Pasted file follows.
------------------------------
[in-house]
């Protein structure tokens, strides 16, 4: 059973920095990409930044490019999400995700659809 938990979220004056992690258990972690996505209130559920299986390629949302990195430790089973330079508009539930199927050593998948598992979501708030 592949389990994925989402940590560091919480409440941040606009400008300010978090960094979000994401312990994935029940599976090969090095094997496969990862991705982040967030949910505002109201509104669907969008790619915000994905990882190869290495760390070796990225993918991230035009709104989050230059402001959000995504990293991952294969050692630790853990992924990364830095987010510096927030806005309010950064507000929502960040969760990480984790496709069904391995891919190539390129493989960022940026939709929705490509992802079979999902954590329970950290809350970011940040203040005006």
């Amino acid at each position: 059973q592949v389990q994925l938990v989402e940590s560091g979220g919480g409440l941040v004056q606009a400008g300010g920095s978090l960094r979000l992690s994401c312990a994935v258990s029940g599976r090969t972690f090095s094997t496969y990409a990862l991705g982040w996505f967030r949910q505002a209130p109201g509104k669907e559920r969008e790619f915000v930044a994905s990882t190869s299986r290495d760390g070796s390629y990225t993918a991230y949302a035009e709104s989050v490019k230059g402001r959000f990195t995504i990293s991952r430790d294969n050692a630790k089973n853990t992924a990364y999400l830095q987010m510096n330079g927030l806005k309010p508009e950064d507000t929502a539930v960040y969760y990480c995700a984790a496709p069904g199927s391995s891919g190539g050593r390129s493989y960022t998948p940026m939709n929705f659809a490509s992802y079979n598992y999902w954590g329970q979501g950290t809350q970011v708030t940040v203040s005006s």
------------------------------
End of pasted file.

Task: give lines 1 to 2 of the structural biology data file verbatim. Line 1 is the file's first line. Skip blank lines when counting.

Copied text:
[in-house]
């Protein structure tokens, strides 16, 4: 059973920095990409930044490019999400995700659809 938990979220004056992690258990972690996505209130559920299986390629949302990195430790089973330079508009539930199927050593998948598992979501708030 592949389990994925989402940590560091919480409440941040606009400008300010978090960094979000994401312990994935029940599976090969090095094997496969990862991705982040967030949910505002109201509104669907969008790619915000994905990882190869290495760390070796990225993918991230035009709104989050230059402001959000995504990293991952294969050692630790853990992924990364830095987010510096927030806005309010950064507000929502960040969760990480984790496709069904391995891919190539390129493989960022940026939709929705490509992802079979999902954590329970950290809350970011940040203040005006």